QUICK TIPS TO LOWER YOUR PROCESSING COSTS
Editorial Focus by Harold Hough
Are dropping minerals and metals prices forcing you to look at buying newer, more efficient processing equipment? Before you do, take a minute and read this article. You might be able to improve your processing without buying a single bit of new equipment. Just ask yourself if you need new processing equipment or a more efficient way to get material to your processing plant.
You may think that processing begins when the hauler dumps its load of ore at the processing plant, but that isn’t true. Efficient processing depends on a steady flow of material that keeps the equipment running at its optimum capacity. If your equipment is left underutilized because the trucks aren’t moving from the mine face to the processing facility in a timely fashion or its being pushed too hard because large piles of ore are sitting around, you are wasting money and manpower.
Contrary to what you may think, new processing equipment isn’t the best way to improve productivity. According to Caterpillar; machinery availability, maintenance, and the money spent on equipment ran, 5th, 6th, and 7th in ways to improve productivity in terms of lowering cost per ton. The best way to improve your mine efficiency is by improving the cycle time from the mine face to your processing plant. Here are some suggestions from Cat.
IMPROVE YOUR HAUL ROADS. Your mined material probably spends more time on your haul roads than anywhere else. And, if the roads are poor, the time spent there is even longer.
It’s not just time that is spent on haul roads. Poor roads increase fuel consumption, equipment maintenance, tire costs, and driver fatigue. Good roads cut the time spent in mining and processing your ore. Good roads also get your product out the door to customers faster.
According to Cat, if you can comfortably drive your haul road at 60 kph in a light truck, it is in good condition. That allows your haul trucks to travel safely at the fastest and most fuel efficient speeds.
The key to productive haul roads is to fix the road as soon as you see a problem. Once a road deteriorates, it takes five times as long to repair it to good condition again. The motto should be, “Fix it once, fix it right.”
DUMPS ARE PART OF THE HAUL ROAD SYSTEM. Some mines think the haul road system stops when the truck turns off into the dump area. This is not true. In fact, considering the time spent at the dump site and the need to maneuver at the site, it can take a large percentage of your total haul cycle time.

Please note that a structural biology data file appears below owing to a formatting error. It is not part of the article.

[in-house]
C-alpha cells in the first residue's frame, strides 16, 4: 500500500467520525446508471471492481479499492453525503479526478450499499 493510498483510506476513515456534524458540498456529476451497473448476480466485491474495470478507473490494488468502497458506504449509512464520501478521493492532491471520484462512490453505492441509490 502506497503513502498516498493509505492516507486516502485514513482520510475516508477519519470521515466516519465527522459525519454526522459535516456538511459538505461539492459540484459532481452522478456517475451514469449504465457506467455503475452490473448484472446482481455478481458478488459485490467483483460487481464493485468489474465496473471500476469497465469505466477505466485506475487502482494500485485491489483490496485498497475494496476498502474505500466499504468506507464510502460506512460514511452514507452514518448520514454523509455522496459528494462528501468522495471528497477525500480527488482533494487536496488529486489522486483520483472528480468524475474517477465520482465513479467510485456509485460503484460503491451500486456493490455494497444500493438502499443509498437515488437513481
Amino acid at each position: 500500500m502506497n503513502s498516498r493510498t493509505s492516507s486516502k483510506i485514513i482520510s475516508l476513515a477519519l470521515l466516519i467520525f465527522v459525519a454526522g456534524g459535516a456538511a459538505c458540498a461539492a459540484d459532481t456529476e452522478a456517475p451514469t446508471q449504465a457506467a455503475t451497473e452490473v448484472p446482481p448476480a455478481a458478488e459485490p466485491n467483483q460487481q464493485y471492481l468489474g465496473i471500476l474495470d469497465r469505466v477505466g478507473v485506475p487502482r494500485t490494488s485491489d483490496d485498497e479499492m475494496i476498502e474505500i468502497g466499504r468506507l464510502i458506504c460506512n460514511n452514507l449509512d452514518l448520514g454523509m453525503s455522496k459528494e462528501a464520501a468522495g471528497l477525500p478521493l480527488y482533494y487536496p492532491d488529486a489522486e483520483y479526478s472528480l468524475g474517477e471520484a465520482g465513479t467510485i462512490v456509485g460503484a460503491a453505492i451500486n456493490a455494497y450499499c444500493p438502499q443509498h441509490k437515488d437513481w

Dumps are the most likely area to need repair. Not only is lose material more likely to be found on the driving surface, the mechanical strains on the surface as trucks start, stop, and maneuver can tear the surface up quicker. The result is a high rolling resistance that uses more fuel, and a lower speed that forces your hauler fleet to spend more time there.
Mines need to be aware of the problem and keep manned dozers and graders on site that can move spills and regrade immediately. As with the rest of the haul road system, immediate attention takes less time than repair.
LOOK AT FIRST AND LAST HOUR PRACTICES. Studies show that the first and last hour of a shift are the least productive. Part of that is due to changing the shifts, but much is because of inefficiencies. For instance, many mines want the hauler operators to drop off their last load of ore and then proceed to a parking place to change crews. What happens is that many trucks, caught in mid haul cycle, will dump their last load and then proceed slowly back to the parking area because they don’t have enough time to take another load. This impacts your processing plant, which doesn’t have enough material to process at the end or beginning of the shift.
One way to avoid the lost productivity during the first and last hour is to have your trucks stop at several parking areas along the haul loop and then picked up the drivers with a van. When the next shift starts, they start the haul cycle where it stopped. Trucks that were full continue to the processing plant and empty trucks continue back to the mine face. The result is that the processing plant continues operating at a steady rate instead of waiting for new material as the haul cycle starts up with each new shift.
Although we often think of processing in terms of equipment and machinery capacity, processing is just as much about getting the material to the plant on time and in the quantities needed. If you look at it that way, you can improve your processing operation quickly with a small investment.